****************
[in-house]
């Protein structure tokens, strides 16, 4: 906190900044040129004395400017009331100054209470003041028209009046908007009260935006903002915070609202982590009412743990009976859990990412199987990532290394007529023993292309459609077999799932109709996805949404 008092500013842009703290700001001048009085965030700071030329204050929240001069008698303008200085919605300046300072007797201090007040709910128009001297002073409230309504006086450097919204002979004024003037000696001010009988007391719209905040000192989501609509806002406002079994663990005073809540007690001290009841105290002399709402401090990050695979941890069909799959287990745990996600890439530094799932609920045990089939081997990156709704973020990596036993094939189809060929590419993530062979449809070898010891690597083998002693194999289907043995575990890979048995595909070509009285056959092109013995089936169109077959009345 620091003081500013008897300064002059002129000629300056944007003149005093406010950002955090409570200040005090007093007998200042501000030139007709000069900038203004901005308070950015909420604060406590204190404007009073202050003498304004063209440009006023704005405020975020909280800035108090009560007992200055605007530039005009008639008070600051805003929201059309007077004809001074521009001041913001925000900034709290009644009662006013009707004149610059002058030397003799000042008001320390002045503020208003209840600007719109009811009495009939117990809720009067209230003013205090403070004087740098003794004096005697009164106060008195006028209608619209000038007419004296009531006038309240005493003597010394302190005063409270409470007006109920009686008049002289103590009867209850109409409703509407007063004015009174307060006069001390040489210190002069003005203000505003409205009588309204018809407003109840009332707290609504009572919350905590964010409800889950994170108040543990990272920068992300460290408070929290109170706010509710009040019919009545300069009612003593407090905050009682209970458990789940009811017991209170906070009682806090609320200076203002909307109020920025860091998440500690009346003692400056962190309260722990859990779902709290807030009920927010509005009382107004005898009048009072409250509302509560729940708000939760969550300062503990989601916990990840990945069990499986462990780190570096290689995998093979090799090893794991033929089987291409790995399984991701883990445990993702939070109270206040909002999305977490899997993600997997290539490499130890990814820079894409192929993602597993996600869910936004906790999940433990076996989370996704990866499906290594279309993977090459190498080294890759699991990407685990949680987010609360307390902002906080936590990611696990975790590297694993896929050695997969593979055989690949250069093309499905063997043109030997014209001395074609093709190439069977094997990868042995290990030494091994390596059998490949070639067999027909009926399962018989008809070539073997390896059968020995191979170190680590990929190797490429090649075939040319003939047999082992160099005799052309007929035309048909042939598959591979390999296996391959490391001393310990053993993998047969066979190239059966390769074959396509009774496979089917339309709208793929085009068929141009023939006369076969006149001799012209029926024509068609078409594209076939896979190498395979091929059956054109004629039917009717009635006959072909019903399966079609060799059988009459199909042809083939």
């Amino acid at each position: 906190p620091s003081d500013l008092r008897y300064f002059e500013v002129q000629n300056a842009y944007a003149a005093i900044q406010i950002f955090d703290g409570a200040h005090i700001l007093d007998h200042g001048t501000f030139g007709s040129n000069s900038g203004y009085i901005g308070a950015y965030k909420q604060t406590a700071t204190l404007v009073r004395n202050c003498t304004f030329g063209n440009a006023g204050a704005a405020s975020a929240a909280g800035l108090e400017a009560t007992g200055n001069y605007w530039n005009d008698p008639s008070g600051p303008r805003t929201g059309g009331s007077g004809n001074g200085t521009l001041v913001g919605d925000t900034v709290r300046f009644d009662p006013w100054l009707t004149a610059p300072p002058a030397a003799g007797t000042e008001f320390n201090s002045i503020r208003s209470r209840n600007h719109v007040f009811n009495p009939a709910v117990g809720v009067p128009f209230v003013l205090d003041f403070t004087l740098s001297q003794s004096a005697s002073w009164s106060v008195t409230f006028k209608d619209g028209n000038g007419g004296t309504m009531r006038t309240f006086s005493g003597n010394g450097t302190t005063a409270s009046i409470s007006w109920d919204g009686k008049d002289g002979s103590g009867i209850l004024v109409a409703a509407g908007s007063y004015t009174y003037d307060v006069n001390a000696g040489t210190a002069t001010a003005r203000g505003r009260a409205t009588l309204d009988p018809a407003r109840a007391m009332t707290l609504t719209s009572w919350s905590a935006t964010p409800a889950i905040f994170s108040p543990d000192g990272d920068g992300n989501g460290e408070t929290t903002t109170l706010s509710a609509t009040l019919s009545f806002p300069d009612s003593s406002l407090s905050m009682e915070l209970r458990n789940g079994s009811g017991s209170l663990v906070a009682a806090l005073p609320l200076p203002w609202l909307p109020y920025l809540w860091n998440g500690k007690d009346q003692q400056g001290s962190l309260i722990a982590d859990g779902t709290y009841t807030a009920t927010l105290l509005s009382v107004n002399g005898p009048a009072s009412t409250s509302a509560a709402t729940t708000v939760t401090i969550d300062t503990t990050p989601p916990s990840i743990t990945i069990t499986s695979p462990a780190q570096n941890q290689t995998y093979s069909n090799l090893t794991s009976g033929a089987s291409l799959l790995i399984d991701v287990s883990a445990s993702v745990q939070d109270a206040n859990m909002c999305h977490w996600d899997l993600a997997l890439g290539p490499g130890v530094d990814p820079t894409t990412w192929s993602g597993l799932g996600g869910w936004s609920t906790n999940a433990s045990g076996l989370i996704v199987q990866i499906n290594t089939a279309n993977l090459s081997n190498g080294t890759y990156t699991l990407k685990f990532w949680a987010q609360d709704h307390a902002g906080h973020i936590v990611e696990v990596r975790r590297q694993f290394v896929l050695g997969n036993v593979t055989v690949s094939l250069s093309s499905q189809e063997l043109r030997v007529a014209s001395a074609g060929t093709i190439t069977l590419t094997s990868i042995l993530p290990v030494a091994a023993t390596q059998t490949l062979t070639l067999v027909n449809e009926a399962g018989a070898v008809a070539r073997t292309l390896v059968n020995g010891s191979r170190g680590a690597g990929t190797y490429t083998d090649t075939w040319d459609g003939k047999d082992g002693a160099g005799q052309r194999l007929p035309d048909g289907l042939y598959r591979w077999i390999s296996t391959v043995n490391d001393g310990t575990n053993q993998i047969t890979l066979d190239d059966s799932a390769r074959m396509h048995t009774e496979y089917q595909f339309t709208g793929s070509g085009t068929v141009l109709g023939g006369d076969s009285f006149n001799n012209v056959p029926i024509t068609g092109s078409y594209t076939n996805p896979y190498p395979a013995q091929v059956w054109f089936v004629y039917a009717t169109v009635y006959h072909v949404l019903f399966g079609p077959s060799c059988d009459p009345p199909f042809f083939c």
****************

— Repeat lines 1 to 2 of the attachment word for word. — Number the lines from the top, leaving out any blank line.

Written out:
[in-house]
């Protein structure tokens, strides 16, 4: 906190900044040129004395400017009331100054209470003041028209009046908007009260935006903002915070609202982590009412743990009976859990990412199987990532290394007529023993292309459609077999799932109709996805949404 008092500013842009703290700001001048009085965030700071030329204050929240001069008698303008200085919605300046300072007797201090007040709910128009001297002073409230309504006086450097919204002979004024003037000696001010009988007391719209905040000192989501609509806002406002079994663990005073809540007690001290009841105290002399709402401090990050695979941890069909799959287990745990996600890439530094799932609920045990089939081997990156709704973020990596036993094939189809060929590419993530062979449809070898010891690597083998002693194999289907043995575990890979048995595909070509009285056959092109013995089936169109077959009345 620091003081500013008897300064002059002129000629300056944007003149005093406010950002955090409570200040005090007093007998200042501000030139007709000069900038203004901005308070950015909420604060406590204190404007009073202050003498304004063209440009006023704005405020975020909280800035108090009560007992200055605007530039005009008639008070600051805003929201059309007077004809001074521009001041913001925000900034709290009644009662006013009707004149610059002058030397003799000042008001320390002045503020208003209840600007719109009811009495009939117990809720009067209230003013205090403070004087740098003794004096005697009164106060008195006028209608619209000038007419004296009531006038309240005493003597010394302190005063409270409470007006109920009686008049002289103590009867209850109409409703509407007063004015009174307060006069001390040489210190002069003005203000505003409205009588309204018809407003109840009332707290609504009572919350905590964010409800889950994170108040543990990272920068992300460290408070929290109170706010509710009040019919009545300069009612003593407090905050009682209970458990789940009811017991209170906070009682806090609320200076203002909307109020920025860091998440500690009346003692400056962190309260722990859990779902709290807030009920927010509005009382107004005898009048009072409250509302509560729940708000939760969550300062503990989601916990990840990945069990499986462990780190570096290689995998093979090799090893794991033929089987291409790995399984991701883990445990993702939070109270206040909002999305977490899997993600997997290539490499130890990814820079894409192929993602597993996600869910936004906790999940433990076996989370996704990866499906290594279309993977090459190498080294890759699991990407685990949680987010609360307390902002906080936590990611696990975790590297694993896929050695997969593979055989690949250069093309499905063997043109030997014209001395074609093709190439069977094997990868042995290990030494091994390596059998490949070639067999027909009926399962018989008809070539073997390896059968020995191979170190680590990929190797490429090649075939040319003939047999082992160099005799052309007929035309048909042939598959591979390999296996391959490391001393310990053993993998047969066979190239059966390769074959396509009774496979089917339309709208793929085009068929141009023939006369076969006149001799012209029926024509068609078409594209076939896979190498395979091929059956054109004629039917009717009635006959072909019903399966079609060799059988009459199909042809083939």